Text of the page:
Yet county officials are fighting a bill in the Legislature that would provide $3 million to pave the dusty and rutted Santa Rita Road, a project that would benefit a French mining company and up to 19 families who live along the road north of Sahuarita.
Legislators are stunned that the county would reject such largesse. County officials are stunned that legislators would stick their noses into local matters. And those who want 12 miles of Santa Rita Road made smooth for the rumbling trucks carrying loads of calcium carbonate are stunned that the money may evaporate.
This chapter of government relations began in June, with a letter that expressed pleas for the county to do something about the Santa Rita Road, its washboard conditions and the dust kicked up by the heavy trucks pounding their way to and from the Imerys Marble Inc. mine.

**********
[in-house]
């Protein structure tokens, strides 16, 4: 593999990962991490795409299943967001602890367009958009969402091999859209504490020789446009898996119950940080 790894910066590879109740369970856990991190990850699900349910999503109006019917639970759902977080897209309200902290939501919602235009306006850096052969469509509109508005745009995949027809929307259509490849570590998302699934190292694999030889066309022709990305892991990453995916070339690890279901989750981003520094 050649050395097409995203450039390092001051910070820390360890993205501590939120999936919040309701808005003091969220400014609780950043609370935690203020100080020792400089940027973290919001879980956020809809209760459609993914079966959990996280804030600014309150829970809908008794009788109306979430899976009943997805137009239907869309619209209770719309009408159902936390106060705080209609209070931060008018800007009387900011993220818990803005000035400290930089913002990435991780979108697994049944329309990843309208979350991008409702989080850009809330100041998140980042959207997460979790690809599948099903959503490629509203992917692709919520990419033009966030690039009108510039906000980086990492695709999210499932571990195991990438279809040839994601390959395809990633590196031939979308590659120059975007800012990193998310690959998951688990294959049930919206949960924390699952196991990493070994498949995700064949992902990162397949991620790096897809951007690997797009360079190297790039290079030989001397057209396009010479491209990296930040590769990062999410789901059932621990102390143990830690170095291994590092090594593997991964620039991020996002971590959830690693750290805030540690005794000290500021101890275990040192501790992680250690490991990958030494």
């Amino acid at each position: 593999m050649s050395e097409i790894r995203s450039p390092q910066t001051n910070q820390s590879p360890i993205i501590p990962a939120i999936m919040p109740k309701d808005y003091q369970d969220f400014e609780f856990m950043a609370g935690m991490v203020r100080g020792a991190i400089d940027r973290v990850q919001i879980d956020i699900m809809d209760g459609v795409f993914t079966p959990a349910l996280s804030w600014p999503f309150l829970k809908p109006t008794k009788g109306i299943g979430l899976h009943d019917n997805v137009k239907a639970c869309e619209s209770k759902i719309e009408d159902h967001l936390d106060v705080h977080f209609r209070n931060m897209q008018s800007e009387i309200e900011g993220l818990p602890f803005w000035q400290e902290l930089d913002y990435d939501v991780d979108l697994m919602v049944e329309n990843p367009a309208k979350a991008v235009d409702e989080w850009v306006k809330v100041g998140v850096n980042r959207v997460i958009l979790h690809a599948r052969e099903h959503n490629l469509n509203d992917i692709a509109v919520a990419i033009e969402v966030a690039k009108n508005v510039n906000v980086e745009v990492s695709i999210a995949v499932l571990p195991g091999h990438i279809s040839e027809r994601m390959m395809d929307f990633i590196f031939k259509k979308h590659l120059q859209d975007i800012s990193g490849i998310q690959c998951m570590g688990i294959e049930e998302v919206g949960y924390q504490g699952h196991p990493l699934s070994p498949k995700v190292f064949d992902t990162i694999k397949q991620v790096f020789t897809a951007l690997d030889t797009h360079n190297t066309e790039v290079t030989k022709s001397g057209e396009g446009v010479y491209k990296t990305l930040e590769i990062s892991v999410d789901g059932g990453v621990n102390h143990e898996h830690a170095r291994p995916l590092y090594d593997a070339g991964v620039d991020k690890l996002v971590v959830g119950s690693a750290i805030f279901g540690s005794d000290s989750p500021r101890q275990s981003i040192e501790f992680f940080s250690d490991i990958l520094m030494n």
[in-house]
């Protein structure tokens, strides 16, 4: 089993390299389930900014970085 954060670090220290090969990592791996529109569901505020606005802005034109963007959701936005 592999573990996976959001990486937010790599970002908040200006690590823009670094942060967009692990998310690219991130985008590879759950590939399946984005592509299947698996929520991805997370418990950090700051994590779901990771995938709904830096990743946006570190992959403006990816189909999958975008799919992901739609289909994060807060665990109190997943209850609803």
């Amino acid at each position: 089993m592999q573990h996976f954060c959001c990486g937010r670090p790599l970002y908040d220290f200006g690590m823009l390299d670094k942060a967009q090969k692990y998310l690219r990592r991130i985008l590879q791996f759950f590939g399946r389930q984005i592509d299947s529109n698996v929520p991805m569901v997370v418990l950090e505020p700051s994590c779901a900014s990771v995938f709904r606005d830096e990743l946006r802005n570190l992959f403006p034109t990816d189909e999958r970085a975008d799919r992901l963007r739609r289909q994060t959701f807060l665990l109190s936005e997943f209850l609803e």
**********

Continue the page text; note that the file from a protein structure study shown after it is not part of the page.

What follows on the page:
Meetings broke out, and Imerys, based in Paris, dispatched John Kaites, a former legislator and failed candidate for state attorney general, to whip up support for an upgrade of Santa Rita Road.
Along the way, Santa Rita Road paving has been portrayed as a safety issue, a health issue, an economic development issue and flat pork-barrel politics. County officials view it as none of the above.
On the latter issue of politics, few realized who, on the Board of Supervisors, represented the area. Long part of rural portions of neighboring districts, the area was inserted into District 2, the formerly urban ward that has been represented by Democrat Ramon Valadez since he succeeded his political patron Dan Eckstrom last year.
But Valadez has shunned this pork.
He has adhered to advice from County Administrator Chuck Huckelberry, who told Valadez in August that Santa Rita Road didn't meet road-improvement criteria and that the county lacked sufficient money for a paving project there.
"This request is unusual in that the roadway provides primary access to a single business and has always been a dirt road maintained on an infrequent schedule," Huckelberry told Valadez in an August memo.